The Ghana Catholic Bishops’ Conference (GCBC) has made a strong demand of government to set an example as regards its call for burden-sharing.
The Conference wants government to cut down on economic costs by reducing leadership of state-owned enterprises, for instance.
“The size of government and leadership in State-Owned Enterprises (SOE) should be significantly reduced,” an official communique issued at the end of the Conference’s Annual Plenary Assembly on Friday, November 11 said.
“One strong signal that will indicate leadership is committed to burden-sharing is by reducing the size of presidential and ministerial convoys.”
The Conference also called for an “aggressive” approach to the recommendations of the Auditor-General as often captured in his report every year.
It observed how the report is replete with cases of misappropriation, mismanagement and “actual thievery”, yet little-to-no action is taken to retrieve monies.
The Conference asked the President, Nana Addo Dankwa Akufo-Addo, to show real commitment in fighting this canker and ensure that all misappropriated monies are retrieved.
“We ask that our President should show real commitment in fighting corruption by making use of the security and intelligence community to investigate allegations of corruption, prosecute as well as recover stolen funds.”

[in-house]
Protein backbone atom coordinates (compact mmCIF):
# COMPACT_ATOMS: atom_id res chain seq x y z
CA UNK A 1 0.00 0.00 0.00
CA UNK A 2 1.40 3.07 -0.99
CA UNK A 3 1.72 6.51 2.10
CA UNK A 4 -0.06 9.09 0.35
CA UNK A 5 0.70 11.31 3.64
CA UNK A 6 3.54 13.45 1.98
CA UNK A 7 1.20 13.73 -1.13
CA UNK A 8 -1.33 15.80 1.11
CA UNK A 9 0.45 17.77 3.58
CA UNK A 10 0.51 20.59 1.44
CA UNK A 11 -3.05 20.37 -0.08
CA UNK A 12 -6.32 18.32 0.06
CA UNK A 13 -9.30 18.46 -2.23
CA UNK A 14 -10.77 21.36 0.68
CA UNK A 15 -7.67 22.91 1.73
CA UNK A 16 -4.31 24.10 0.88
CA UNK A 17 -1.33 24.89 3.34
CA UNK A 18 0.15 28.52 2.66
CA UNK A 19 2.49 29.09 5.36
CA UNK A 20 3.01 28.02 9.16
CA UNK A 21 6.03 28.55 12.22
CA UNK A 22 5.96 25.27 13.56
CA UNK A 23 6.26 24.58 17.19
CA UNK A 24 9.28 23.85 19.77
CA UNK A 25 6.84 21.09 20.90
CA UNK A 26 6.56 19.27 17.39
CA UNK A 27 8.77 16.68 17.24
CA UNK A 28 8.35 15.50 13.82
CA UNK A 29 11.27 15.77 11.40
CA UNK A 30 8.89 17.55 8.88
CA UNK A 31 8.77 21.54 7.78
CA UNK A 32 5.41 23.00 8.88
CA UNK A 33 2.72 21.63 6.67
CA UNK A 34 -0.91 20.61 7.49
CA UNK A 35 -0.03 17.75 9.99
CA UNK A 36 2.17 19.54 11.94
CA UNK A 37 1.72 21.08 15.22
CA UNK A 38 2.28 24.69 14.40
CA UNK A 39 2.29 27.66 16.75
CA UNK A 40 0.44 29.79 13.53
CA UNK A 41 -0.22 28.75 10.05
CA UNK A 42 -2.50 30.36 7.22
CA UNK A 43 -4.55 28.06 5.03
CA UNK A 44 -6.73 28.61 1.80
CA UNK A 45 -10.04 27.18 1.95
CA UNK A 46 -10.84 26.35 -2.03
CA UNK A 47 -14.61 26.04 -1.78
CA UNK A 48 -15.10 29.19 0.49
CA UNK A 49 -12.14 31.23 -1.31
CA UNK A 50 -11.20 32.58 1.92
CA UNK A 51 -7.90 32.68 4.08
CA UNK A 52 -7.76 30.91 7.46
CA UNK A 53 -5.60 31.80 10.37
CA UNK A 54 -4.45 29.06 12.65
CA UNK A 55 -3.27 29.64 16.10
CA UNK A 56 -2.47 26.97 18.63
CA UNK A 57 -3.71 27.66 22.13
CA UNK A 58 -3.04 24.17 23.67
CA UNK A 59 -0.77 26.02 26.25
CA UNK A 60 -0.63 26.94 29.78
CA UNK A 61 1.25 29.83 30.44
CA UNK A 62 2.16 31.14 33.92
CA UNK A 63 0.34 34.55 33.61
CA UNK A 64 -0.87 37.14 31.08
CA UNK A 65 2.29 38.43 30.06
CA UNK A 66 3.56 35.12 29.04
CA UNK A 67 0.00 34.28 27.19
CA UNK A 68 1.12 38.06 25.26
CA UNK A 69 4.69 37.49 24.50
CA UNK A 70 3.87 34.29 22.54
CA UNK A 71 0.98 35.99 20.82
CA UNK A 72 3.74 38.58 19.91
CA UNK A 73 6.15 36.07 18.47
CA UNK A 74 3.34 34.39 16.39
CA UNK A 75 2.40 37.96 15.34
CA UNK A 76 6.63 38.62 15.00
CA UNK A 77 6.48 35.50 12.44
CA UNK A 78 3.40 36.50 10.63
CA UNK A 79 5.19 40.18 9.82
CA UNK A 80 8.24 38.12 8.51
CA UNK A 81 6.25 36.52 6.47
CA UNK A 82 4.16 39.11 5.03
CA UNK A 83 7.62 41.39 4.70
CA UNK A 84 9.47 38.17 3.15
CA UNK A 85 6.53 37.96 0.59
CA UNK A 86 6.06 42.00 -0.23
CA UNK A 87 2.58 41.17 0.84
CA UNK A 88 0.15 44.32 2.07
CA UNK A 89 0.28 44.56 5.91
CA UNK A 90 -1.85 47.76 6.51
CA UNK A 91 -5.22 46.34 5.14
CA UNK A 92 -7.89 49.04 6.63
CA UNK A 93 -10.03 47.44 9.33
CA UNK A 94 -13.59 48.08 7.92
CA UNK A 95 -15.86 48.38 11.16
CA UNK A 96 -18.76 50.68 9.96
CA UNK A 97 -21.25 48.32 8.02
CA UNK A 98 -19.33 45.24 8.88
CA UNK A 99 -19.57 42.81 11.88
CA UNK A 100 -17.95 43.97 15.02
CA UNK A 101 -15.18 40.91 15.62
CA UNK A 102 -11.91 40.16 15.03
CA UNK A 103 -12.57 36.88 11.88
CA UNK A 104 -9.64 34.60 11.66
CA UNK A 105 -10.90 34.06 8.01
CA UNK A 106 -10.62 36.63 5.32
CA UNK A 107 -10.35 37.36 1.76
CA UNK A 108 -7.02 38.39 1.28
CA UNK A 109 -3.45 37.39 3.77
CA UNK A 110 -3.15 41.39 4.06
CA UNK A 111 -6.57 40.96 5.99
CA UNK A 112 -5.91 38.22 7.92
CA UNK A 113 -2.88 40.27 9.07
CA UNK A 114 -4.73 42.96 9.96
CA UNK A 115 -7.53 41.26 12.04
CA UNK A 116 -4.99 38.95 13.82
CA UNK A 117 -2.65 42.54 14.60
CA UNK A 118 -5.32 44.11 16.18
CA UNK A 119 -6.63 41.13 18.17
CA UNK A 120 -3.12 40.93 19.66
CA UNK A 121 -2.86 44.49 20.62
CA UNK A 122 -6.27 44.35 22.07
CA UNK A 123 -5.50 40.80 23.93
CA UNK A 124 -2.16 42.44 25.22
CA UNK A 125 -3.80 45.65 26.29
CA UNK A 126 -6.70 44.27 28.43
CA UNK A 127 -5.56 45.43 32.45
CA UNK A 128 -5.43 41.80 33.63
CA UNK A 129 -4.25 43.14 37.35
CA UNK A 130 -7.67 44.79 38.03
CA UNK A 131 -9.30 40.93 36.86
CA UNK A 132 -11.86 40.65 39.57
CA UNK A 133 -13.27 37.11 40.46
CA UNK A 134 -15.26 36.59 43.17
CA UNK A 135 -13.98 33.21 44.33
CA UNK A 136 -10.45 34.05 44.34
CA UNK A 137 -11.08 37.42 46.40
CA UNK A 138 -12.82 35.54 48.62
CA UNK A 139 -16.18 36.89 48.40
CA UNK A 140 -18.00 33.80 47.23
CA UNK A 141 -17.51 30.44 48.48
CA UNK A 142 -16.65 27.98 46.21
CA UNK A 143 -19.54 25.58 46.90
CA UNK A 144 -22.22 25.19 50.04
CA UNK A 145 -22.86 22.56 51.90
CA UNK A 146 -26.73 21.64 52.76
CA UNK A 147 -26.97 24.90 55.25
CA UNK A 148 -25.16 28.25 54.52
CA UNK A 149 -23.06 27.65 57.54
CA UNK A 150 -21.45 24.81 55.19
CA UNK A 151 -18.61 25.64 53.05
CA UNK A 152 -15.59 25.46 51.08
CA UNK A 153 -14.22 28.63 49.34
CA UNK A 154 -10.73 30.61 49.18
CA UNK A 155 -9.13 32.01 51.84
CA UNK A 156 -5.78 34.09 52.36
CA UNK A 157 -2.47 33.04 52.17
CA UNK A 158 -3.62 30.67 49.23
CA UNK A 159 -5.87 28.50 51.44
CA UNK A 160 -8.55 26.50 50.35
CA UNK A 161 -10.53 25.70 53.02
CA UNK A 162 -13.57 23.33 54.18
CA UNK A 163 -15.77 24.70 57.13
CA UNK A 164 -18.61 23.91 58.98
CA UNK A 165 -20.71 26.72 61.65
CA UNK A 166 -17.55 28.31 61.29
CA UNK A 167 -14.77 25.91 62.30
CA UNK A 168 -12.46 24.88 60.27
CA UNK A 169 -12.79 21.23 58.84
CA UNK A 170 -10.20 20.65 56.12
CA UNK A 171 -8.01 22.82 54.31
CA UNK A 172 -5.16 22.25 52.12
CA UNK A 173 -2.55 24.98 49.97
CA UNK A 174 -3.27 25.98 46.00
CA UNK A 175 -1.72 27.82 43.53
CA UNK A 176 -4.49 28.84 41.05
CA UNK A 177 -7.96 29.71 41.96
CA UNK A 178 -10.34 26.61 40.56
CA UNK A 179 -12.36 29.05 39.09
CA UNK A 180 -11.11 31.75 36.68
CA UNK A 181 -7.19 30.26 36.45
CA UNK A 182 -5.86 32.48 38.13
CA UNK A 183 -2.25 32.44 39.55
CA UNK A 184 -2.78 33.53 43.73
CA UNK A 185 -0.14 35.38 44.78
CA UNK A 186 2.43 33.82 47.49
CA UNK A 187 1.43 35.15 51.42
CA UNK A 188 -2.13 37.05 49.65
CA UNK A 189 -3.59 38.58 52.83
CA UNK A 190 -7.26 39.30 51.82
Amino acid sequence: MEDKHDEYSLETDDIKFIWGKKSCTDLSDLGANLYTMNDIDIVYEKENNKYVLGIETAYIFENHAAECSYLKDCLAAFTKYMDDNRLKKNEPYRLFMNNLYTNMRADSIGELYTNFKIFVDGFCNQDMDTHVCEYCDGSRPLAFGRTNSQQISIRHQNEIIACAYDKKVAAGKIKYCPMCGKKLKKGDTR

The bishops called on Ghanaians to eschew all attitudes and behaviour that appear to support bribery and corruption.
“We call on all Catholics, especially those in politics and public service to lead this crusade against corruption.”
The Annual Plenary Assembly was held at the Fr. Alfons Merten Centre in Donkorkrom in the Eastern Region on the theme: ‘For a Synodal Church: Communion, Participation and Mission in the Light of the New Evangelisation in Ghana’.
t began on Friday, November 4 and ended on Saturday, November 12.
The Assembly witnessed the election of Most Reverend Matthew Kwasi Gyamfi as the new President of the Conference, taking over from Most Rev Philip Naameh, the Metropolitan Archbishop of Tamale.